In an attempt to measure the journey of the last two years, let me try to qualify different kinds of exhaustion. Today, I am, I admit, a bit wiped out. Last night, in celebration of Mike’s birthday as well as the second anniversary of my completing treatment for stage III ovarian cancer, we reveled with our dearest friends – as we had so many times over the course of my illness – playing poker, drinking with abandon, laughing uproariously, singing and playing air guitar. We finally opened the bottle of proseco our realtor gave us when we closed on our house, and followed it with beer upon beer. A lucky few of us even got to savor the last drops of a bottle of Jose Cuervo Tradicional. We did it up right.
Late to bed, and early to rise. The abundant windows in our new home are both a blessing and a curse. Light and air flow easily, and make the house feel cool and breezy even on warm days. But sleeping with the door in our bedroom open also allows poor Lucy, our faithful basset, an unobstructed view of the various forms of wildlife that populate the backyard. When the first birds start chirping at dawn, Lucy is up like a shot, and ready to hunt.
And so, somewhat unhappily, I was roused earlier than I’d have liked, and was ready to lace up my running shoes not quite seven hours after I finally shut out the light the night before. (Or should I say, earlier this morning.) Mike ultimately rallied as well, and we set out, both a bit spent, logging just shy of four and a quarter miles on a new route through the neighborhood and surrounding parks. Another humid morning, and cooling down at the end, I felt wrung out, my face burning with sweat. But my heart was beating with a calm strength and rhythm, and my legs felt like coiled steel springs. Running is honestly transforming my whole sense of my physical self.
Some hours later, after a big meal, a shower and steady stream of iced coffee and water, the fatigue hangs lightly but persistently over my skin. There may even be a nap in my future – a decidedly rare occurrence. Lately I have been running on a seemingly unending current of energy, so it’s odd, in a way, to feel myself sagging. Nonetheless, it makes sense, it’s logical and appropriate. My body is asking for rest that it needs and deserves.
Two years ago yesterday, I had my last out-patient infusion of Taxol and Cisplatin. Chemotherapy, after four months and 12 rounds of treatment, was over. I wanted so desperately to celebrate, but there was virtually nothing left of me. The exhaustion which wracked my body then was menacing, wrong, even painful – something no nap could ever cure. Twenty pounds below my pre-cancer weight, frail, pale, hairless, I was unrecognizable to myself. Worst of all, I couldn’t even muster the energy to do anything for my husband on his birthday, which, after my last treatment had to be pushed back (for the first and ONLY time) due to my diminished white blood cell count, ended up coinciding with my last day of treatment. My dear friend and neighbor Iva had to buy Mike’s gifts for me. I don’t even remember writing a card for him.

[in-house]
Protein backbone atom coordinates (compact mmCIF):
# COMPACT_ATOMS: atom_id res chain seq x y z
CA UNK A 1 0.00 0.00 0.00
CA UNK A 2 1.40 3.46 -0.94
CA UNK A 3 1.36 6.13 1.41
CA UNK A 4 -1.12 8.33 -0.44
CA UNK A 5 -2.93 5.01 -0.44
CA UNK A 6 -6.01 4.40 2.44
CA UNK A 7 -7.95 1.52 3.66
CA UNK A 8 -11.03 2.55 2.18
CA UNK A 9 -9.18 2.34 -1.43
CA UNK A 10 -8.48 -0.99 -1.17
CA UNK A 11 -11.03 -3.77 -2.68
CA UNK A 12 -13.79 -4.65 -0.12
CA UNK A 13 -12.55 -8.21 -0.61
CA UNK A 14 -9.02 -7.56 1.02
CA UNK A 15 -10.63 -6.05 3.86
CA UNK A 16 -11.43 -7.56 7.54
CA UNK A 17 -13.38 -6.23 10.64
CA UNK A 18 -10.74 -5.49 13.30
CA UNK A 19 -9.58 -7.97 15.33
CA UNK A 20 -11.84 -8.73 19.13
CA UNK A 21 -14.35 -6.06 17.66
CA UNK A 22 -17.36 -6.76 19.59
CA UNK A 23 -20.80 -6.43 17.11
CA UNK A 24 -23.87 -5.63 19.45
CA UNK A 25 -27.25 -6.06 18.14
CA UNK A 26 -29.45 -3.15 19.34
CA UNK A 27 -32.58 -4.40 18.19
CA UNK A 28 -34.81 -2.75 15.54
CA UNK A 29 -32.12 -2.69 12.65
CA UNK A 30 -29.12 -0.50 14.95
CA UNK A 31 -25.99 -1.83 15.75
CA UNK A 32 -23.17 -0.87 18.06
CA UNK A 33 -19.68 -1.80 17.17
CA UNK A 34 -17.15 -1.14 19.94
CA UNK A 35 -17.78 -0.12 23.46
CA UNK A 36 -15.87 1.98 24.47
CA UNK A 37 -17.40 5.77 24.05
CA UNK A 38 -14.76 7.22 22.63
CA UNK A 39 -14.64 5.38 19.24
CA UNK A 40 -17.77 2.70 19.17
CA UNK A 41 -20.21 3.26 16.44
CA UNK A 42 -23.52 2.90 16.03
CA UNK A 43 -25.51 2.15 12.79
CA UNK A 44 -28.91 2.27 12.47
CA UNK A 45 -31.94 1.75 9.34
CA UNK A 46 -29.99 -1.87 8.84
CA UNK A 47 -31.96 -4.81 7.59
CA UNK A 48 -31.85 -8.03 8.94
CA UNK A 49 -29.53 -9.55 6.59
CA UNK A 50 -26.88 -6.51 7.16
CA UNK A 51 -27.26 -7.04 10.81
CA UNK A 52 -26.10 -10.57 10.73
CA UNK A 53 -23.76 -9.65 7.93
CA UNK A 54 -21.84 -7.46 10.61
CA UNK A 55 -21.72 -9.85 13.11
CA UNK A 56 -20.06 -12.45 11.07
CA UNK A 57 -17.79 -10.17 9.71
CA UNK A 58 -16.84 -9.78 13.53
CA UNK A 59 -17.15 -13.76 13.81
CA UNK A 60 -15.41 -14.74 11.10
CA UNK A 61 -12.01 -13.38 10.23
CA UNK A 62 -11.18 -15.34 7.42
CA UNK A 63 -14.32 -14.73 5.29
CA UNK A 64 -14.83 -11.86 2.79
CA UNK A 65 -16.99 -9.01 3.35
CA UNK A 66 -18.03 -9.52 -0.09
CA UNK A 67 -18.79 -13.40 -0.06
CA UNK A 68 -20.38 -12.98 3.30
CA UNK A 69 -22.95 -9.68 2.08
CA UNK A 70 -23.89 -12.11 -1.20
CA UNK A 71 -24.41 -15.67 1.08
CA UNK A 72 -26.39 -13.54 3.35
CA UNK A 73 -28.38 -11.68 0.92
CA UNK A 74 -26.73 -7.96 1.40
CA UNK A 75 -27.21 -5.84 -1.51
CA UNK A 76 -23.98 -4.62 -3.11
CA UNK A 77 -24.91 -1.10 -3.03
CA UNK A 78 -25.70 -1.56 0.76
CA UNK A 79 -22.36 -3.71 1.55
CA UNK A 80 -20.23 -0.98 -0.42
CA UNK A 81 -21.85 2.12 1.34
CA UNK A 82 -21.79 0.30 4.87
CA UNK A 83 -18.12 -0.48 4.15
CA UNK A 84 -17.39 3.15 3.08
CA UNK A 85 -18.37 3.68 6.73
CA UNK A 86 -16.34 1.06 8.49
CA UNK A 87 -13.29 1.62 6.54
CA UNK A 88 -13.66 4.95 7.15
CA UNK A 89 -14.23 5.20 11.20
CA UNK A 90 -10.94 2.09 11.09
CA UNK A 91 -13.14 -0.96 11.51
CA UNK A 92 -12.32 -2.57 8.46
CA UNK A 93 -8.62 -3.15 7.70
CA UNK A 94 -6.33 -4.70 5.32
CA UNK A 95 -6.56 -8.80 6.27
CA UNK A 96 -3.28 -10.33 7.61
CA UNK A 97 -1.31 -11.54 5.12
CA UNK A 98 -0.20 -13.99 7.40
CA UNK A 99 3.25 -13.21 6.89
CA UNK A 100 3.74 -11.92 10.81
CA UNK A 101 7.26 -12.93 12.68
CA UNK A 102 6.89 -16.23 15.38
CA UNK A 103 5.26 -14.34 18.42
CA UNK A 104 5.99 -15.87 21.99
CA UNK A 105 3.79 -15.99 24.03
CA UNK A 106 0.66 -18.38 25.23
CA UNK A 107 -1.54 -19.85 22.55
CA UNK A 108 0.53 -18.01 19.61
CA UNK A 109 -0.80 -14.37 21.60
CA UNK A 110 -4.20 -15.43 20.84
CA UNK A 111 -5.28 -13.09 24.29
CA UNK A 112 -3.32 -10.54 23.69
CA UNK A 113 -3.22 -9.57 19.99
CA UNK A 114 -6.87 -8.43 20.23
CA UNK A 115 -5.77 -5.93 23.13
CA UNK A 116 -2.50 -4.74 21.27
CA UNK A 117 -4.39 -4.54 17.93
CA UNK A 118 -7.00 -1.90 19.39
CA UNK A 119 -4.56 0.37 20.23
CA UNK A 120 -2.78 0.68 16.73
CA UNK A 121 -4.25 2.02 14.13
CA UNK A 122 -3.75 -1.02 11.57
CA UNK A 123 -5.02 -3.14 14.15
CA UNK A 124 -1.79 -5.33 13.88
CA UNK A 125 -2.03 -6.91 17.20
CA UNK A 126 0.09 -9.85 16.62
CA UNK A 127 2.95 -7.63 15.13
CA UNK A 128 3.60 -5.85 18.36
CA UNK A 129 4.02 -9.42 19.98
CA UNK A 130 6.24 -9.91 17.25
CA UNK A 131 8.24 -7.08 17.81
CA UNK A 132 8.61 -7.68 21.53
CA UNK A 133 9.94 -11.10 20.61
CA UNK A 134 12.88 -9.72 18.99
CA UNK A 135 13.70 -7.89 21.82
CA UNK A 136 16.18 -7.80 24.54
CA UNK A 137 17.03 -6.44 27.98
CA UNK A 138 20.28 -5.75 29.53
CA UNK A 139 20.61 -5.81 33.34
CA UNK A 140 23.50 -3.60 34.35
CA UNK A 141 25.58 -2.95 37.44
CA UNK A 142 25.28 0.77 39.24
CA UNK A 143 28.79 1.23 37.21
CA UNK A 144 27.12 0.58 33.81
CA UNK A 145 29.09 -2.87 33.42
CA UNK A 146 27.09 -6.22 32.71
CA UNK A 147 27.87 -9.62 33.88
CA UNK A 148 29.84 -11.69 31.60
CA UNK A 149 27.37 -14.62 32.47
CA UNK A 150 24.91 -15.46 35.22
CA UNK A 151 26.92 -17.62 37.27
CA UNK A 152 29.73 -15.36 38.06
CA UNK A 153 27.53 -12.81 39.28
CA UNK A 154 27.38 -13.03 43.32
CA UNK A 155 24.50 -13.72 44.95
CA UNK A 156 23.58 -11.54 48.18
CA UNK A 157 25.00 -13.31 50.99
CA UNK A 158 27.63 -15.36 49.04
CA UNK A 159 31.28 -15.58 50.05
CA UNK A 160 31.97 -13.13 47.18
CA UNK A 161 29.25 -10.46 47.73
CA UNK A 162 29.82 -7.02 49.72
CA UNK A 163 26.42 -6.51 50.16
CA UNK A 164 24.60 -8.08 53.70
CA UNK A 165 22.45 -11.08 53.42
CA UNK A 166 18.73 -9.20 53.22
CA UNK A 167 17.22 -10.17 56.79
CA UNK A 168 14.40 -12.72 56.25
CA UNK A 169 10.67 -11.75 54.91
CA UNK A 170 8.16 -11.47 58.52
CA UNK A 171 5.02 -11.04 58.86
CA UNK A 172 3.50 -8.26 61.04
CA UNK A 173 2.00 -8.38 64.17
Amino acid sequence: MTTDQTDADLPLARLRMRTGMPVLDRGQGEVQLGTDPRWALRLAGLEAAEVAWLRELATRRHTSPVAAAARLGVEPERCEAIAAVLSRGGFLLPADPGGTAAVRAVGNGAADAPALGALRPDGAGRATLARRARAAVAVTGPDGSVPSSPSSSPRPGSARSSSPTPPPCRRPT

Most people I know who have gone through cancer treatment look forward to that final infusion with a kind of crazed, weary anticipation: Just get me to that last day, we tell ourselves. Choirs of angels will sing. There will be noise makers and pinatas, champagne will flow. The clock will be reset and life will, at that moment, begin again.
Not so, June 11, 2008. Like runners reaching the end of a sort of satanic marathon, perhaps a course riddled with pitfalls and traps, pits of snakes, fire-breathing dragons hot on our heels, my husband and I crossed that so-called “finish line” exhausted, afraid and forever changed. We attempted a birthday “celebration” of sorts – I invited our nearest and dearest, much to Mike’s chagrin – and we grimly ate pizza and salad and reflected, as best we could, on what we had all been through together. I fought as hard as I could to muster positivity and relief, but the metallic nausea ate away at my stomach and mouth. My abdomen swelled from the treatment that afternoon, and my bones begged to lie down and sleep. I remember crying quietly and steadily as my friends and husband shared their thoughts; it felt like I wasn’t even there.
Over the course of my cancer journey, Mike produced a series of videos assembled from footage which we shot during hospital visits, gatherings with friends, visits from family and the untold hours spent languishing at home. While there is no documentary evidence of that last awkward, poignant evening after my final treatment, there is a video memorializing the last cycle, including the final treatment. The miracle of what Mike did with these videos is that he managed to make something so excruciating and horrifying into something so beautiful and true. I am so grateful to have these records of my cancer journey. Here is the final one:
Last night, after a great deal of alcohol and yet another absurd poker game, Mike hit “play,” and we all stood around his computer and watched the memories unfold. I have watched these videos over the past two years, and seen many images of myself during treatment. None of this was new. But in that moment last night, after this riotous evening, on a day when I felt so alive and happy, and had so many opportunities to show my husband how much I love him, on a day when my hairdresser cut and colored my hair and BLEW IT OUT STRAIGHT, such that I could see, if only for a few hours, some version of the person I was before cancer – in that moment, there was no stopping the emotion welling inside of me. By the end, the tears were flowing. We all huddled together, and hugged, and they let me cry. We affirmed our love for each other. And then, while wiping my eyes and smiling with an intangible sense of relief, I downed a shot of Cuervo Tradicional.